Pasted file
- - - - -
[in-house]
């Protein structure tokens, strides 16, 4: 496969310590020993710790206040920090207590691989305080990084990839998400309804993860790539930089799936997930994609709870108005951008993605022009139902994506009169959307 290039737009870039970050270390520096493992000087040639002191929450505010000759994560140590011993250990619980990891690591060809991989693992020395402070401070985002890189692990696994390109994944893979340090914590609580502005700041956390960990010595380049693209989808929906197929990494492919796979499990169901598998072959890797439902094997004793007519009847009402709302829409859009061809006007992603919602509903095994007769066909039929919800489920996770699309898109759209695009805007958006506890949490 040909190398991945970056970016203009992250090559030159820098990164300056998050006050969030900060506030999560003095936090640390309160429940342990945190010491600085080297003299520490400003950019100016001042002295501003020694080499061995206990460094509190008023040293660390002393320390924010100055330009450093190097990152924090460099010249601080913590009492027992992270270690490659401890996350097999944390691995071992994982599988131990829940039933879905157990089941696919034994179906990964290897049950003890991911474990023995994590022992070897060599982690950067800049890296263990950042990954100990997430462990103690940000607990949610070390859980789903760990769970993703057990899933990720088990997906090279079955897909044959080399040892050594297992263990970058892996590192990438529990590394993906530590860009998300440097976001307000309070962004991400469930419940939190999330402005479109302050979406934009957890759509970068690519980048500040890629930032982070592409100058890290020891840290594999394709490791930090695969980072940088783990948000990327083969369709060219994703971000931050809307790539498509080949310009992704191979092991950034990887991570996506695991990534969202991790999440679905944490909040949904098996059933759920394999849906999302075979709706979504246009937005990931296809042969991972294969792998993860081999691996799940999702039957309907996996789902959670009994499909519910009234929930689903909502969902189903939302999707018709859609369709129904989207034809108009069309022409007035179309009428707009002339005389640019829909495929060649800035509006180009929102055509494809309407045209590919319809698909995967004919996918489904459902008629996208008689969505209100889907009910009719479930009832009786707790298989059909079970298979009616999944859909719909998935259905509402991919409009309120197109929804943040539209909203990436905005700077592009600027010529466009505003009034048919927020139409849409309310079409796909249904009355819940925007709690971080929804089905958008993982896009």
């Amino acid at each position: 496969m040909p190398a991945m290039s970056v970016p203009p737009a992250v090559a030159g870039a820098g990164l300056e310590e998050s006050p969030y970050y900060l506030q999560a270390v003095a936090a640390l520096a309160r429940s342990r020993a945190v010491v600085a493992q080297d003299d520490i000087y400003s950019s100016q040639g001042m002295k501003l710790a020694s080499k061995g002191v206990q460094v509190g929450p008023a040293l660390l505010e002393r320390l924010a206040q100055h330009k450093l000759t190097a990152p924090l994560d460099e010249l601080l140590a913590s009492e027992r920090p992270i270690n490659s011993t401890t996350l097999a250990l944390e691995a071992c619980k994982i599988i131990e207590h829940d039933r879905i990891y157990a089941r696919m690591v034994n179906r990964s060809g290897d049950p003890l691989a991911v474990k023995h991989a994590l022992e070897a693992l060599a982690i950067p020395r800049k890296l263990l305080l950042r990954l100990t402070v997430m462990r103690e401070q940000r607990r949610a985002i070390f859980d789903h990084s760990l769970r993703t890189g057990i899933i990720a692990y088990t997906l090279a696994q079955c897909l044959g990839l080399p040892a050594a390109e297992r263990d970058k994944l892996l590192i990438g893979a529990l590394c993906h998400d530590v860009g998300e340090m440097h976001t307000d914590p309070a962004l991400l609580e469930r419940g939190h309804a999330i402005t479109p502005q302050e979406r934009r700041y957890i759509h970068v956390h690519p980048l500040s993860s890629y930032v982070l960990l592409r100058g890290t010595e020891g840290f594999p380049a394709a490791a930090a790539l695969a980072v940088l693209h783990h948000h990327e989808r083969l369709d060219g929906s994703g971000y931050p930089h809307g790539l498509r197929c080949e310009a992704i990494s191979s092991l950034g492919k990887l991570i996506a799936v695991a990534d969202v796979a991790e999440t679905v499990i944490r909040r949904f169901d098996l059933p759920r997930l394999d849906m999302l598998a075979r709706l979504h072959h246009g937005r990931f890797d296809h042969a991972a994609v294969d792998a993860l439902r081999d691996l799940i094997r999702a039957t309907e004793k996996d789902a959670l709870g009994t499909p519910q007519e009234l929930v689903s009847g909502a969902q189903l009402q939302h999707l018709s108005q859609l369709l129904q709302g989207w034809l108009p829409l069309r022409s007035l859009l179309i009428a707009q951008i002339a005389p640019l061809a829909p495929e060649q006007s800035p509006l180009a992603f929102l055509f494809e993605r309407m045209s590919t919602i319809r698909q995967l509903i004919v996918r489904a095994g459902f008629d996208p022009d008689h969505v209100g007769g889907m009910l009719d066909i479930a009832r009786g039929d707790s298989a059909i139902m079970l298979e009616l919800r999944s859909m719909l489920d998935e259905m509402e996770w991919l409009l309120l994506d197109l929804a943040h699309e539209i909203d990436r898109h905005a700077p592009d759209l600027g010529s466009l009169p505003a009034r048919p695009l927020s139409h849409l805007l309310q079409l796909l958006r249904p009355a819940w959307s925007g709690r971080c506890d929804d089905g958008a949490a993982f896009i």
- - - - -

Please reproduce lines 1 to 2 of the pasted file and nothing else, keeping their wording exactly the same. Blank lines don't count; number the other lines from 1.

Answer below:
[in-house]
């Protein structure tokens, strides 16, 4: 496969310590020993710790206040920090207590691989305080990084990839998400309804993860790539930089799936997930994609709870108005951008993605022009139902994506009169959307 290039737009870039970050270390520096493992000087040639002191929450505010000759994560140590011993250990619980990891690591060809991989693992020395402070401070985002890189692990696994390109994944893979340090914590609580502005700041956390960990010595380049693209989808929906197929990494492919796979499990169901598998072959890797439902094997004793007519009847009402709302829409859009061809006007992603919602509903095994007769066909039929919800489920996770699309898109759209695009805007958006506890949490 040909190398991945970056970016203009992250090559030159820098990164300056998050006050969030900060506030999560003095936090640390309160429940342990945190010491600085080297003299520490400003950019100016001042002295501003020694080499061995206990460094509190008023040293660390002393320390924010100055330009450093190097990152924090460099010249601080913590009492027992992270270690490659401890996350097999944390691995071992994982599988131990829940039933879905157990089941696919034994179906990964290897049950003890991911474990023995994590022992070897060599982690950067800049890296263990950042990954100990997430462990103690940000607990949610070390859980789903760990769970993703057990899933990720088990997906090279079955897909044959080399040892050594297992263990970058892996590192990438529990590394993906530590860009998300440097976001307000309070962004991400469930419940939190999330402005479109302050979406934009957890759509970068690519980048500040890629930032982070592409100058890290020891840290594999394709490791930090695969980072940088783990948000990327083969369709060219994703971000931050809307790539498509080949310009992704191979092991950034990887991570996506695991990534969202991790999440679905944490909040949904098996059933759920394999849906999302075979709706979504246009937005990931296809042969991972294969792998993860081999691996799940999702039957309907996996789902959670009994499909519910009234929930689903909502969902189903939302999707018709859609369709129904989207034809108009069309022409007035179309009428707009002339005389640019829909495929060649800035509006180009929102055509494809309407045209590919319809698909995967004919996918489904459902008629996208008689969505209100889907009910009719479930009832009786707790298989059909079970298979009616999944859909719909998935259905509402991919409009309120197109929804943040539209909203990436905005700077592009600027010529466009505003009034048919927020139409849409309310079409796909249904009355819940925007709690971080929804089905958008993982896009």